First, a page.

• Block ATP-dependent K channels
    • Therefore increase Ca inside the cell
    • Require some residual pancreatic function
    • Weight gain is possible with more insulin.

    • Adverse Reactions:
    • GI
    • Hypoglycaemia
    • Hypersensitivity (hepatic, rash, fever, internal organ)

    • Safety:
    • Metabolised in liver therefore reduce in hepatic impairment
    • Monitor glucose with renal impairment
    • Avoid with hypoglycaemia risk (eg elderly)

    • Interactions:
    • Hypoglycaemia risk increases with other drugs
    • Reduced with prednisolone and diuretics which elevate blood glucose

    • Prescribing:
    • Shorter action easiest to use
    • Long term

    • Administration:
    • With meals

    • Communication:
    • Still do lifestyle advice
    • Hypo management

    • Monitoring:
    • HbA1c

    • Cost:
    • 2.5p each
  18. Thiazolidinediones
    Pioglitazone

    • Indications:
    • Type 2 Diabetes
    • Others are not indicated
    • 3rd agent

    • Mode of Action: 
    • Insulin sensitiser
    • Lower blood glucose by activating PPARy
    • Increase peripheral glucose uptake
    • Reduce hepatic gluconeogenesis
    • No insulin secretion
    • Weight gain.

    • Adverse Reactions:
    • GI; Anaemia; Neurological
    • Oedema and cardiac failure
    • Small increase in the risk of bladder cancer and bone fractures
    • Severe liver toxicity (idiosyncratic reaction)
    • Only one avaliable

    • Safety:
    • CI in heart failure and bladder cancer
    • Decrease in CVD and risk of bladder cancer
    • Watch in elderly patients
    • Avoid in hepatic involvement

    • Interactions:
    • Increased with antidiabetic drugs

    • Prescribing:
    • Oral
    • 15-30mg with breakfast

    • Administration:
    • With water in morning
    • with or without food

    • Communication:
    • Lifestyle advice
    • Unexpected side effects

    • Monitoring:
    • HbAc1 - No fall then stop treatment
    • Liver enzymes baseline

    • Cost:
    • £5 per month
  19. Statin
    Simvastatin; Atovastatin; Pravastatin; Rosuvastatin

    • Indications:
    • Primary prevention of CVD (>20% risk if over 10 years if 40 years old)
    • Secondary prevention (after lifestyle advice)
    • Primary hyperlipidaemia 

    • Mode of Action: 
    • Reduce serum cholesterol levels.
    • Inhibit HMG CoA Reductase which makes cholesterol. 
    • Decrease production (liver) and increase clearance (blood) of LDL-cholesterol.
    • Reduce triglycerides indirectly.
    • Slight increase of HDL-cholesterol.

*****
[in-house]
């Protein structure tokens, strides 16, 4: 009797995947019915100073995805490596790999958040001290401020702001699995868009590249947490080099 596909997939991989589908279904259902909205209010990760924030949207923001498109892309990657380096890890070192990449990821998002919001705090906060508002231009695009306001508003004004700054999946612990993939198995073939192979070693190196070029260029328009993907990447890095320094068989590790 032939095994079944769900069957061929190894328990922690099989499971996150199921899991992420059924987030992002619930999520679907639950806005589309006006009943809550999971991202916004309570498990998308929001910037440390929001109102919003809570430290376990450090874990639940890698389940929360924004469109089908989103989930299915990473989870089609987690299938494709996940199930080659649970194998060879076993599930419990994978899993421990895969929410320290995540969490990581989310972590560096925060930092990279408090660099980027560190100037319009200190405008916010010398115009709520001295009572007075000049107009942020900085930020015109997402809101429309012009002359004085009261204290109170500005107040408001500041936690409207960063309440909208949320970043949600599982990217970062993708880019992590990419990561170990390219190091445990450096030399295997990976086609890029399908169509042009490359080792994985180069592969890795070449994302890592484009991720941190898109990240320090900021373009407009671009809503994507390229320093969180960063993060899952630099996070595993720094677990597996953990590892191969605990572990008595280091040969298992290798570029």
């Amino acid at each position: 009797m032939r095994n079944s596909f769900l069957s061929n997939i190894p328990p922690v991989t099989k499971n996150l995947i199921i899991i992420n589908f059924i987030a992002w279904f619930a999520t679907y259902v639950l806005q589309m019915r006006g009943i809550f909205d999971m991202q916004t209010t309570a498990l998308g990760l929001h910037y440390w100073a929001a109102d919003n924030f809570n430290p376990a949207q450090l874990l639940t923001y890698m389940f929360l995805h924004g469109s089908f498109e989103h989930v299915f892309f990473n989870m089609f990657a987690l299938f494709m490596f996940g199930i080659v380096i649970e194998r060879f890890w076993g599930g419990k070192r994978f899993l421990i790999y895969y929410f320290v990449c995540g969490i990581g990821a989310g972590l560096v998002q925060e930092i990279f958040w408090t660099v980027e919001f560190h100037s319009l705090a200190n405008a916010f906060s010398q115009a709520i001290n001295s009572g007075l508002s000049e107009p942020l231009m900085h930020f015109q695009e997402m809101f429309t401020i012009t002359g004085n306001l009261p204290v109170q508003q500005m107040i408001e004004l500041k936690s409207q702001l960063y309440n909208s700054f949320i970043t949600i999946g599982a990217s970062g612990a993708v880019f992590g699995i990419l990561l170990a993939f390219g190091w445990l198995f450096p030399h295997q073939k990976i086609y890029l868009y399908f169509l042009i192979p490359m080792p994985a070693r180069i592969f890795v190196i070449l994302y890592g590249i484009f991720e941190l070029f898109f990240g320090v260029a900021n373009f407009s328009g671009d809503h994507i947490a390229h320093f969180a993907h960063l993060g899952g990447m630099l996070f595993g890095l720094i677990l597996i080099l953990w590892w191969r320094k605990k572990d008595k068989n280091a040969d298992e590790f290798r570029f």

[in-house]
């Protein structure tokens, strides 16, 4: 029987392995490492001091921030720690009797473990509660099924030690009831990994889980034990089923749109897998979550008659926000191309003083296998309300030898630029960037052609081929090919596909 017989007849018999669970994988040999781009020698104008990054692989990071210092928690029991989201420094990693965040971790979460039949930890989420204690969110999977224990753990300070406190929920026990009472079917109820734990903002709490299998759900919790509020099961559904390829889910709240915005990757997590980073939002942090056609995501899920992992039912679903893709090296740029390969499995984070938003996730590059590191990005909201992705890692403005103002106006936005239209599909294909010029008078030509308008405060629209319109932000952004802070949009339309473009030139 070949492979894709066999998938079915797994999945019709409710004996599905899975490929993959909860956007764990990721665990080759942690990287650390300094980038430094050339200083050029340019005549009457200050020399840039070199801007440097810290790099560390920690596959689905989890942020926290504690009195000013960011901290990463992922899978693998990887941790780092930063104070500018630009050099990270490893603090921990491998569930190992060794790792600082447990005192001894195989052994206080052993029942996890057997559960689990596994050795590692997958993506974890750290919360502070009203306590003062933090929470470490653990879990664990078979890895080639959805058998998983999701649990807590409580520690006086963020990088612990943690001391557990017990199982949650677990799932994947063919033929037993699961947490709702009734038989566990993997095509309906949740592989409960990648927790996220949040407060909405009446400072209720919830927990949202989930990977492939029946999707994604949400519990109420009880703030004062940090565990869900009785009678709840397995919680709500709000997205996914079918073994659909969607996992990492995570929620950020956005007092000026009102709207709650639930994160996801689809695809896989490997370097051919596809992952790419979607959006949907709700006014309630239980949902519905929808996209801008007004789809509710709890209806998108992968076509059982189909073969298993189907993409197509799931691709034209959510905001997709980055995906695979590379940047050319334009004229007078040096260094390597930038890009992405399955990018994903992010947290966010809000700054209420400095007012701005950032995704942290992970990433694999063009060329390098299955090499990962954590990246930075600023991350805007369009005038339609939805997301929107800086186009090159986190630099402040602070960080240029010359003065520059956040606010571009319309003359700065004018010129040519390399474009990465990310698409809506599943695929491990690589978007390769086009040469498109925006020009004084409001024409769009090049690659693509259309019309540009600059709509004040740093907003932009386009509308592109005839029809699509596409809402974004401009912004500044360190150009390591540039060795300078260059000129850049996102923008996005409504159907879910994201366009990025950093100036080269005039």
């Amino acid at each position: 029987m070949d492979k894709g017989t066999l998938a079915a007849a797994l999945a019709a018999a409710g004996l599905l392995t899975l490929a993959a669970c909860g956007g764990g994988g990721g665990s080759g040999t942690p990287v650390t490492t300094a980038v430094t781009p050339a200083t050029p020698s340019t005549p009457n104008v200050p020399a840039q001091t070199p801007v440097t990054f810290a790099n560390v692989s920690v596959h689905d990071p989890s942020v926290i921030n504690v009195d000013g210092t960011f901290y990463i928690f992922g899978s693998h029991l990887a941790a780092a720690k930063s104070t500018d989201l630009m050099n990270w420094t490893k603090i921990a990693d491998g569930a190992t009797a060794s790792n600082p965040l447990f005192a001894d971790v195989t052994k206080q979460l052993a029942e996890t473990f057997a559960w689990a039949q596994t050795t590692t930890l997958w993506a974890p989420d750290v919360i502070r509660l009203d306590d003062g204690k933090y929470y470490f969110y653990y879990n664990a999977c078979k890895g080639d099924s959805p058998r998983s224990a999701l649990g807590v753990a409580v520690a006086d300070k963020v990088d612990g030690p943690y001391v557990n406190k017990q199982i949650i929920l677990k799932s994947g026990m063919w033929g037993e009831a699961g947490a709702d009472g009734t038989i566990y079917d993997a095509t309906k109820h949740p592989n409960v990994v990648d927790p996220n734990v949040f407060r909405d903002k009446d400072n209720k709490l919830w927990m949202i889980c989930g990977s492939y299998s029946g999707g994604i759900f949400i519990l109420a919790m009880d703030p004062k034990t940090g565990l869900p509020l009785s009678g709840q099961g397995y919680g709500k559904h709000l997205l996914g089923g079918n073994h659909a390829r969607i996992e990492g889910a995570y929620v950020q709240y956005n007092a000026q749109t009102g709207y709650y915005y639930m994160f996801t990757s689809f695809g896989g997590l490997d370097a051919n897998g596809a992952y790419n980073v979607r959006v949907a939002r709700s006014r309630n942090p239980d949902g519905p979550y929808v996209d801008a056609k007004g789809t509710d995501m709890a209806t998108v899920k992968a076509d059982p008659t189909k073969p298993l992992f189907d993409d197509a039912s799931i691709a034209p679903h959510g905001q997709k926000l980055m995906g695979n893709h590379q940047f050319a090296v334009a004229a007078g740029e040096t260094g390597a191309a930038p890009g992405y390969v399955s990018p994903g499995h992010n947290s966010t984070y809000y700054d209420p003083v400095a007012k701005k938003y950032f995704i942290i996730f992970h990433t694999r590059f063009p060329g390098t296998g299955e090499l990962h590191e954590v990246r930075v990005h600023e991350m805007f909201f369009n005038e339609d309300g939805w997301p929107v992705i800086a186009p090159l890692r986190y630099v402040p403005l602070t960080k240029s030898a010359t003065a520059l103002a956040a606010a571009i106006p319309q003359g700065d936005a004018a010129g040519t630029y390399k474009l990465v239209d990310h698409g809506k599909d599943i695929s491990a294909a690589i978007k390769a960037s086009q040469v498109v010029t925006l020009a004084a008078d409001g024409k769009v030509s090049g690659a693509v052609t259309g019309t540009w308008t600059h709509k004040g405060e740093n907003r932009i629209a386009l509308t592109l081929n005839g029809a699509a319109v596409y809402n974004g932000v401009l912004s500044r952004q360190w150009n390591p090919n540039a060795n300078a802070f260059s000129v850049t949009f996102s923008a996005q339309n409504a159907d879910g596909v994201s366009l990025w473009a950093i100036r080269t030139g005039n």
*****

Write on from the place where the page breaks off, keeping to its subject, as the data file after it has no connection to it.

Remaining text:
• Slow atherosclerotic process.

    • Adverse Reactions:
    • Generally safe.
    • Headache; GI
    • Can have aches of muscle to myopathy.
    • Rare chance to raise liver enzymes and induce hepatitis.

    • Safety:
    • Caution in hepatic and renal impairment.
    • Don't use in pregnancy or breastfeeding as baby needs cholesterol.

    • Interactions:
    • CYP450 reduce metabolism so increase risk of adverse effects.
    • Amlodipine has a similar interaction.

    • Prescribing:
    • Oral
    • Simvistain 40mg
    • Amotrostain 10mg per day

    • Administration:
    • Take in evening

    • Communication:
    • Take for cholesterol
    • Avoid grapefruit juice (inhibits CYP450)

    • Monitoring:
    • Primary none is really needed.
    • Secondary check the cholesterol levels
    • LFT 3 & 12 months

    • Cost:
    • Use non-branded
  20. Proton Pump Inhibitor (PPI)
    Lansoprazole; Omeprazole; Pantoprazole

    • Indications:
    • Prevention and treatment of peptic ulcer.
    • Relieve symptoms of GORD.
    • Treatment in H.Pylori

    • Mode of Action: 
    • Inhibit the H+/K+-ase pump in the parietal cells. This reduces the amount of acid in the stomach. By working at this final stage it works better than H2-receptor antagonists by able to stop acid secretion completely.

    • Adverse Reactions:
    • Headache and gastric disturbances.
    • Can increase risk of C.dif by increasing the pH in the body.
    • Hypomagnesaemia (tetny & ventricular arrythmia)

    • Safety:
    • Can disguise the symptoms of gastric cancer.
    • Also increase fracture risk in elderly so consider OP when prescribing.

    • Interactions:
    • Can minimise the antiplatelet effect on clopidogrel (effect action of CYP450 enzymes).More of a problem with omoprazel so opt to use the others. 

    • Prescribing:
    • Dependent on drug and what it's being used for. Can be IV or oral. Start low and titrate up